MH: You mean your time, or the whole staff?

DD: His time, and because I moved over to be his press secretary, I went from the Campaign Committee to be his official press secretary in the state of Maine office, which was a real honor to do, and he asked me to do it which I was really flattered by, because I thought I’d just keep doing campaigns. And I said to him, I think this is an indication of him, he said, “So did Rich talk” – this was Rich Arenberg who was the AA at the time – “did Rich talk to you about coming over to the office?” And I said “Yes, he did,” I said, “but you got to know, I don’t know anything about Maine, I don’t know anything about the issues, I don’t know anything about the process.” And he – [or Gayle Corey, or Rich Arenberg – someone] said to me, “Yes, but you know me.”

MH: Looking back on it, do you think that your reservations were well founded? Was he right, or were you?

DD: No, he was right, he was right. Again. And I also found out through that, that the legislative process has more politics than you can shake a stick at. Electoral politics is one thing, legislative politics is a whole other, and it is, as my current boss Nancy Pelosi describes it, it’s a kaleidoscope, that one minute you’re with this group and you’re doing politics on this thing, and the next minute you’re in this group and doing politics on this thing, and one minute Chafee’s with you and you’re calling press conferences with him, and then the in the next minute, for the next issue, you’re against him on the other side of the aisle. So it’s [always changing].

So yes, it took up an enormous amount of time. And here, we were thinking okay, we’re laying the groundwork for reelection, we’re trying to keep some sort of national profile but that was not our priority, we were going to go and get legislation passed. We were doing long-term care in Finance, we were doing some other, spousal impoverishment in the Health subcommittee, and we wanted to do Clean Air, we wanted to lay the ground on acid rain and clean air, so we were really looking to go into areas that I knew nothing about but that’s legislative. And then Iran-Contra came along and then once again, we had national press. So for me personally, as the press secretary, it was a big change and a big time commitment. And you know the way stories go here, it’s yin and yang, it’s okay, what’s the administration’s point of view, how are they going to get them, and who are the Democrats that are doing them, of saying what did you know and when did you know it, you know, paraphrasing from other investigations.

And one of Mitchell’s strengths – and I’m sure others have spoken to this – was that he knew how to conduct himself in anything that resembled a court of law. And yes, maybe it was because he was a judge for nine months, but I think it was more inbred than that. He knew how to listen, he knew how to speak in ways that people could take notes from: I., II., well let me go back and do A., B. and C. – capital letters, lower case letters – and he was very logical. But he listened, and he always said that one of his tricks, one of his talents was that he would listen, so you never had a circumstance, never ever ever had a circumstance where he was asking a question that had just been answered. And you see that happen all the time in hearings, and I don’t blame members for it. They’re looking to get just their take on the question or whatever, but Mitchell never did that, he always would listen to what the question was, pull something from what somebody else was, and then take it in the direction that he wanted it to go in. And that made him brilliant for this role.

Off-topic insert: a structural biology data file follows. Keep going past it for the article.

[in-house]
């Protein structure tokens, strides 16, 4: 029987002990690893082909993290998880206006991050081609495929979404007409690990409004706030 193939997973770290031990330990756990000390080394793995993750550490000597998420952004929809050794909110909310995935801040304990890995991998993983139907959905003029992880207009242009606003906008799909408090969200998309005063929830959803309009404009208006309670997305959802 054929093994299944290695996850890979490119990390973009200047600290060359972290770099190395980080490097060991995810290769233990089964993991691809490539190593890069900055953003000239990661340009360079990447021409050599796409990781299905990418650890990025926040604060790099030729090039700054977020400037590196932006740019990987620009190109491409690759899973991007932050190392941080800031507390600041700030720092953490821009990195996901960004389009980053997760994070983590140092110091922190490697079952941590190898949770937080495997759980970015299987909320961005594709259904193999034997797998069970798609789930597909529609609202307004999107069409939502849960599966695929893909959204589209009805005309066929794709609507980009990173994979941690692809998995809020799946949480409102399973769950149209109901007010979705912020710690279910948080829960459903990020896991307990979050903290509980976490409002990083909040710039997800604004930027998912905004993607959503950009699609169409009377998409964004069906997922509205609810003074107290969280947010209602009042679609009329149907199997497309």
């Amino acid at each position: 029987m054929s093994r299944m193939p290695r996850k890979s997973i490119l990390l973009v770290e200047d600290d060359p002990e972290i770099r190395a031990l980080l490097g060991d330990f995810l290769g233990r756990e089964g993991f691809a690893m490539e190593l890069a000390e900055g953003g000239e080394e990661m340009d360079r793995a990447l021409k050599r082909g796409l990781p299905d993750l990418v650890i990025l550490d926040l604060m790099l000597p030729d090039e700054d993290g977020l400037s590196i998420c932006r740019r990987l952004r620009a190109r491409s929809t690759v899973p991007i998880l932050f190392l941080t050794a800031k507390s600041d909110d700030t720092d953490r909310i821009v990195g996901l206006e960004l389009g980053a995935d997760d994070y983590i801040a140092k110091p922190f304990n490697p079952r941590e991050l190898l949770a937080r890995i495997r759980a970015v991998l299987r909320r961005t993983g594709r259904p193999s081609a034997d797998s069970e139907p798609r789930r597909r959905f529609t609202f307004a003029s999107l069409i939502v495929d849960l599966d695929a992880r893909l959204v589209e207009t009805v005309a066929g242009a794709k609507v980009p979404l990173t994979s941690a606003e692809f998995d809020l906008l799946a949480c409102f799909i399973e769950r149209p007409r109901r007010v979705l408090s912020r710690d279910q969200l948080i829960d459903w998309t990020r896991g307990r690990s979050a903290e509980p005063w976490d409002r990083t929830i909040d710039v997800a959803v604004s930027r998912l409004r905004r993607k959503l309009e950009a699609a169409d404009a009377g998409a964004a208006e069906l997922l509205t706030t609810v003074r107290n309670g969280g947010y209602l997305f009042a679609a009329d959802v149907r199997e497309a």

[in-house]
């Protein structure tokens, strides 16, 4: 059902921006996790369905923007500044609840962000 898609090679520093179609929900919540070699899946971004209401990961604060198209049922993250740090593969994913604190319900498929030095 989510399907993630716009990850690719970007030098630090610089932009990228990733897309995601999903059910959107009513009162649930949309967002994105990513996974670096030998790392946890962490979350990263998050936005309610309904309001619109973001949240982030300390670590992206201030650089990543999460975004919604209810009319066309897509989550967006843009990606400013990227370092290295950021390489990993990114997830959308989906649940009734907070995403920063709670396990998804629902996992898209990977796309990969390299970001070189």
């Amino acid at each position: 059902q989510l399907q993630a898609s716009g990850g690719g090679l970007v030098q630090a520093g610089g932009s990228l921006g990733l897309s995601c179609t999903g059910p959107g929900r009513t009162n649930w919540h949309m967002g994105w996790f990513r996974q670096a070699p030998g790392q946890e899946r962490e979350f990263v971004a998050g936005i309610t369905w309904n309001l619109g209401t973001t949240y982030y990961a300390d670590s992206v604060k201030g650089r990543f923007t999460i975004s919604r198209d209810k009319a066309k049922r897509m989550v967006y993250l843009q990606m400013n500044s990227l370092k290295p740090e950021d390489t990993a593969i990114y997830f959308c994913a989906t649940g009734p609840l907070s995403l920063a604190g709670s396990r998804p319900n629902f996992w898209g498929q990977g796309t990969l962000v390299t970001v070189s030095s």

The biggest piece of that was kind of peeling through the onions of all the timelines and who did what to whom and all that type of thing. And the biggest thing was - So, press knew him and trusted him, knew he had a legal point of view, knew he could be partisan so they were looking for that yin and the yang, and they would pair him very often with Dick Cheney. So they’d have a Republican member from the House, and they’d have a Democratic member from the Senate, and we did more McNeil/Lehrers together. This was before cable, or just as cable was coming I guess, no, before cable.

MH: Did you prepare for those in any special way?

DD: Yes, he and Rich, who was his person-

MH: Rich Arenberg, his administrative assistant in the state of Maine office.